With reference to FIG. 5A, the rotational embodiment is shown with a gate 307 introducing a solid surface to be cleaned into the housing 300 which is evacuated through an exit port 308 for removing gas medium and cleaned or removed contaminating particles and undesired material. The table 304 is shown in illustration to rotate under the nozzle 305 by means of the axle 303. With regard to FIG. 5B, the alternative embodiment is shown in a partial elevation view with the gate or housing opening aperture 307 for the housing 300 in which the nozzle 305, the table 304, the pivot point 303 and the actuation means 302 are shown in addition to the vent or exit orifice 308 and a flush gas entry orifice 306.
Either configuration of cleaning apparatus with linear movement or rotational movement may be used in a vertical inclination so as to further diminish the opportunity for contaminating particles to readhere to the solid surface being cleaned. Either apparatus may also be used in combination with an external insulating blanket to allow for maximum flexibility in maintaining temperature conditions inside the housing at above or below ambient conditions depending upon desirability. The present invention overcomes the disadvantages of the prior art systems by providing a controlled cleaning facility to generate contamination-free argon or other cryogen aerosols for cleaning solid surfaces of contaminating particles or other undesired materials such as films or layers. The cleaning chamber of the present invention provides optionally thermal insulation, thereby allowing cold aerosol or frozen particle formation. The cleaning chamber also provides an enclosure for a clean inert atmosphere, thereby preventing recontamination of the substrate with particulate or molecular impurities after cleaning. The low temperatures associated with the cryogenic aerosol surface cleaning preclude cleaning in an open environment where condensable impurities may recontaminate the cold substrate.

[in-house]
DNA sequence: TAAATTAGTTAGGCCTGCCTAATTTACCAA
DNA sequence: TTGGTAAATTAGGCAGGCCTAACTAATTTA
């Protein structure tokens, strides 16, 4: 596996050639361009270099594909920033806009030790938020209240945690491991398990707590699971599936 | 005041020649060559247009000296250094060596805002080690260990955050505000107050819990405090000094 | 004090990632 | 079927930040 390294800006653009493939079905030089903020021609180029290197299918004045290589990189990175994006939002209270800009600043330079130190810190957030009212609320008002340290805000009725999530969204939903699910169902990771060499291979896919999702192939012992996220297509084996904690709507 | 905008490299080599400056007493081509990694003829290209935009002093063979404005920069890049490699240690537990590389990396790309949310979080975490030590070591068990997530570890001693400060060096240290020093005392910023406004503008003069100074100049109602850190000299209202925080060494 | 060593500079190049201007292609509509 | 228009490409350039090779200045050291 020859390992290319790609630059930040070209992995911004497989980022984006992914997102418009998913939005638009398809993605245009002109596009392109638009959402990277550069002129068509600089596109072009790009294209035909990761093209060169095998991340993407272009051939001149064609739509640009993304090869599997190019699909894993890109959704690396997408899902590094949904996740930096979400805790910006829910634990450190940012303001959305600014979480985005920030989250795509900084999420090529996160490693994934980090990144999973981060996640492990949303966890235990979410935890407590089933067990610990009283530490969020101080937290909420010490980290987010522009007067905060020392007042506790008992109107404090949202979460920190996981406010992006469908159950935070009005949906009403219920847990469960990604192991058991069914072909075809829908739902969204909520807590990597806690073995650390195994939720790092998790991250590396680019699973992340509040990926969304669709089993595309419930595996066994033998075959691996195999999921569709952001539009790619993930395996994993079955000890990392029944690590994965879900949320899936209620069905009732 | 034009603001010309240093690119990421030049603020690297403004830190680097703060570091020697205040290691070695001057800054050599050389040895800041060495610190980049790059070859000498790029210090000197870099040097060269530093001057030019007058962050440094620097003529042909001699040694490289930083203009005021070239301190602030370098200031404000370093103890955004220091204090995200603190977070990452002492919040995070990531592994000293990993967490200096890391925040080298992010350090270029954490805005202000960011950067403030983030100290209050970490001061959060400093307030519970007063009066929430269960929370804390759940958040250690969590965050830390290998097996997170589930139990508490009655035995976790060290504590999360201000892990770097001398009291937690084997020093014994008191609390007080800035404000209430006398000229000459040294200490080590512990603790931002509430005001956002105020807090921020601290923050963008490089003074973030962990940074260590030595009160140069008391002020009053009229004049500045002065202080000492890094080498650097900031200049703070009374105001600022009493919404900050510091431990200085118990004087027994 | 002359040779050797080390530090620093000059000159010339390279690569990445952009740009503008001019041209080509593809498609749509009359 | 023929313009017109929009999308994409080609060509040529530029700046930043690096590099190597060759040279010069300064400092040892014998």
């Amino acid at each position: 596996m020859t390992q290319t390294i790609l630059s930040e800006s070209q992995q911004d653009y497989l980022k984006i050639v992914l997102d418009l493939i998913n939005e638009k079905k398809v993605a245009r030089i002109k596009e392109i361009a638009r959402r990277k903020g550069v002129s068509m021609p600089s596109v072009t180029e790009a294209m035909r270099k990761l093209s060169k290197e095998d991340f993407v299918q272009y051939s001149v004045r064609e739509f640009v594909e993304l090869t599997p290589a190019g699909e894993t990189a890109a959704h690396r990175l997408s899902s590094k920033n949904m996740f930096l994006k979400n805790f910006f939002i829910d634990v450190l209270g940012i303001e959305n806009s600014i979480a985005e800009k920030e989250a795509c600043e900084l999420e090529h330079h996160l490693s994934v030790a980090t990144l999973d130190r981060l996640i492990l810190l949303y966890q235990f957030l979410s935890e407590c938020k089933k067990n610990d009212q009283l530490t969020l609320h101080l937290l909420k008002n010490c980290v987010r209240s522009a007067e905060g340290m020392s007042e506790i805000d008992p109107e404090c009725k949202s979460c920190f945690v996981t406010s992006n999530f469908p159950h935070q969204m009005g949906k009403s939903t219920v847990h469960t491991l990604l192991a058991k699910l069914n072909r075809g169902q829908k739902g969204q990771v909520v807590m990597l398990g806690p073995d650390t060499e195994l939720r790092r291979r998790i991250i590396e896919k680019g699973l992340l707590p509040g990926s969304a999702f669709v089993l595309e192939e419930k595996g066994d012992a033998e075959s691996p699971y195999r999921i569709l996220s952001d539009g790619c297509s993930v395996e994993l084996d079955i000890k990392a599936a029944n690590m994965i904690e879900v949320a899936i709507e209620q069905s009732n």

The chamber also provides means for containing a partial vacuum. In some applications, an expansion of the precooled gas to a partial vacuum of approximately 1/3 atmosphere is desirable. The triple point of argon is at 0.68 atmosphere and 84° K. Therefore, an expansion of the aerosol to a pressure of less than 0.68 atmosphere insures that only solid and gaseous argon will be present in the aerosol. Solid argon particles are able to more efficiently complete the sandblasting process of cleaning than are liquid argon droplets. Also, a lower pressure environment tends to reduce the decelerating drag force on the argon particles thereby allowing the particles to strike the substrate with greater energy. The invention also provides a means for exposing the contaminated solid surface to be cleaned with an aerosol in a controlled manner, thereby effecting removal of the contamination without overexposure of the potentially delicate solid surface. Such overexposure could lead to damage of the substrate. The invention accomplishes this controlled exposure by providing a means to accurately position the nozzle at a predetermined distance and angle with respect to the substrate and by providing a means to move the solid surface at a predetermined speed and direction under the operating nozzle. This invention is designed to provide as uniform a cleaning effectiveness across the solid surface to be cleaned as possible using a linear nozzle geometry and linear solid surface motion. The present invention is designed with an internal geometry which is intended to direct the aerosol spray and released contamination smoothly away from the substrate and toward the vent or exit orifice, thereby minimizing recontamination of the substrate. Recirculation of aerosol spray and any suspended contaminants is minimized through appropriate internal geometry. Also, backstreaming of aerosol and suspended contaminants into the hatch area is minimized through appropriate internal geometry and, in some cases, through continuous purging of the hatch area with gaseous nitrogen.